There weren’t many examples of online magazines then, but fringe outlets had spent millions to establish the category. Slate was owned by Microsoft, and David Talbot’s Salon had reached its peak of paying – yes, paying! – subscribers. Huffington Post and many others would soon follow.
So I started writing, and by 2006 I was also trying out another new medium, podcasts.
We still talk a lot about energy
As an International Business student in the seventies I learned about climate change in, of all places, Foreign Policy magazine.
Today, every media outlet covers sustainable energy and climate change. Fortune’s 50th Earth Day cover is “A Planet in Crisis,” with a feature essay by 350.org co-founder Bill McKibben.
Denis Hayes and Greta Thunberg have stepped in to fill the vacuum left by Al Gore.
National Geographic’s April 2020 edition has two halves with two covers – one optimistic and one pessimistic – about the world on the 100th Earth Day.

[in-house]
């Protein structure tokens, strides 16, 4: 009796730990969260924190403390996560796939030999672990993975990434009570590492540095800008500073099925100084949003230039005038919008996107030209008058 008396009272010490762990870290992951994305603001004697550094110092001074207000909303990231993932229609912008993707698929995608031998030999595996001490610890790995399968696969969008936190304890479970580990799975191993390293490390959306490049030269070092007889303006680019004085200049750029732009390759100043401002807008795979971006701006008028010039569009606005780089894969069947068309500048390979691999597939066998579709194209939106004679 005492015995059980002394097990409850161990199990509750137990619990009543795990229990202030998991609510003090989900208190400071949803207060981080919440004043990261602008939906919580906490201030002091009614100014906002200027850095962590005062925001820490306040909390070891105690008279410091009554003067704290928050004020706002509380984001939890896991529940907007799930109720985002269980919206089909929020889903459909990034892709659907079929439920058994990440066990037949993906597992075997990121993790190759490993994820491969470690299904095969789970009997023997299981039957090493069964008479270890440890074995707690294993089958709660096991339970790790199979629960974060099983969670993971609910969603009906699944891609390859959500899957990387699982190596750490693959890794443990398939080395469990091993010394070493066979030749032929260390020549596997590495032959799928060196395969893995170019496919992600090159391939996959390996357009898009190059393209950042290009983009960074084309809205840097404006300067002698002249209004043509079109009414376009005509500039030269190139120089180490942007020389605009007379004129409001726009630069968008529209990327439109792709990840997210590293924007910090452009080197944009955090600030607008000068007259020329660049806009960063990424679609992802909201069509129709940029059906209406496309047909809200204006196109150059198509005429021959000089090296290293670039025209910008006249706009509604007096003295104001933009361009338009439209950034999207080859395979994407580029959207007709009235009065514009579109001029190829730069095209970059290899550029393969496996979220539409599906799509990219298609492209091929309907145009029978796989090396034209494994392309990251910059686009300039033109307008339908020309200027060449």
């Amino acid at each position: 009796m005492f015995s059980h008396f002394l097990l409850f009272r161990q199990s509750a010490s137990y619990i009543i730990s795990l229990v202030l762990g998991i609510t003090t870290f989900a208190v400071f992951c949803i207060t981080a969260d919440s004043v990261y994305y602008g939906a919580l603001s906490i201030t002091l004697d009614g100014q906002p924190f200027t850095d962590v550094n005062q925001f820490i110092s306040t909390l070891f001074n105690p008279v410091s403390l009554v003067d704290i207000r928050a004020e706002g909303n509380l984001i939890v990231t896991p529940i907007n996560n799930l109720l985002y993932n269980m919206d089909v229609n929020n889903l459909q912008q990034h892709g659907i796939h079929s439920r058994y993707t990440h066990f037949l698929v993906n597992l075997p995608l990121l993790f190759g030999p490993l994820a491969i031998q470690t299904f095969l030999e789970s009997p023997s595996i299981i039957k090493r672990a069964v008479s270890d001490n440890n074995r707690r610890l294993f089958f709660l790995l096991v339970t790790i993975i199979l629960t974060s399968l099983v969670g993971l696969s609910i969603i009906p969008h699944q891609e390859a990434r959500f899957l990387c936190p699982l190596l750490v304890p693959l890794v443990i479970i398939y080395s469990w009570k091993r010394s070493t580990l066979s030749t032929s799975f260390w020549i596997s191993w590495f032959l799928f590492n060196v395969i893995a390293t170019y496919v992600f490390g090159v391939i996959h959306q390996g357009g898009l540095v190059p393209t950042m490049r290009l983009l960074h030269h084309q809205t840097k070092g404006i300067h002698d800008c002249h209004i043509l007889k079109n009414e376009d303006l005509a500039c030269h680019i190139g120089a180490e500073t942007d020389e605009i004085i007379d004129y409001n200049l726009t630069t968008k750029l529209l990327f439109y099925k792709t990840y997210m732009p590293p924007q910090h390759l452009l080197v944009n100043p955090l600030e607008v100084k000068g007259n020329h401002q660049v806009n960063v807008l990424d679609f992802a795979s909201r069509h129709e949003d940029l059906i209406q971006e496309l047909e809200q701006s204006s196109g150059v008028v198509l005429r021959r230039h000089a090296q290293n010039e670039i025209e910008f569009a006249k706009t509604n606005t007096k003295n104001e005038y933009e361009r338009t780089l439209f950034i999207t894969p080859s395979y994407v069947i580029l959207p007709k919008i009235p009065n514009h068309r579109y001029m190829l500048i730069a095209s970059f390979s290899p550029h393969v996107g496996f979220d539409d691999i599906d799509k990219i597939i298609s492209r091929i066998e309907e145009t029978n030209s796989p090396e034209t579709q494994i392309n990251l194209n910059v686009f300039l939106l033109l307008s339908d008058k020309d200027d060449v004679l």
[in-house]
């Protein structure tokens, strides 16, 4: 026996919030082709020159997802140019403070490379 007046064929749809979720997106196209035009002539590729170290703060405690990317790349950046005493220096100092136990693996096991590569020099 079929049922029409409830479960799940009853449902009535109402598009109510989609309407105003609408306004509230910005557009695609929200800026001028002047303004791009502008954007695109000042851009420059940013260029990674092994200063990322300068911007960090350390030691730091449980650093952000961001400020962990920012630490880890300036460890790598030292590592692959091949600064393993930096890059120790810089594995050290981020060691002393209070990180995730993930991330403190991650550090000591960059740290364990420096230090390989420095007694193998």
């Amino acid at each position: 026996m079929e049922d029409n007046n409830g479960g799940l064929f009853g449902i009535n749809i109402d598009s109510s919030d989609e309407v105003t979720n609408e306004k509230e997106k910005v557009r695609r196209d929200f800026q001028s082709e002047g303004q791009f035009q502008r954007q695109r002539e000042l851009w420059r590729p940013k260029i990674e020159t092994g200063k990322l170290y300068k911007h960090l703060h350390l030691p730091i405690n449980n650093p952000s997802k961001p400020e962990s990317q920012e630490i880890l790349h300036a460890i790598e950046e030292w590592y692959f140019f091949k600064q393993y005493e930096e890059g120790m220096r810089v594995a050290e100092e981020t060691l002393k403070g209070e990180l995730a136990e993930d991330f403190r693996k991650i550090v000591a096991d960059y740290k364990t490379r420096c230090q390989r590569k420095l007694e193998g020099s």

So, how well have we done in the past 50 Earth Days?
Renewable energy equipment prices dropped, which enabled large-scale projects across the United States. Solar costs came down 99% since 1975. Technologies improved rapidly, too. For what my wife and I paid for solar panels at our off-grid cabin in 2001, we can get four times as many kW in 2020.
But renewables still produce a tiny fraction of the electricity and heat needed to get America off fossil fuels – which will have to happen if we want to mitigate the worst physical and social effects of climate change.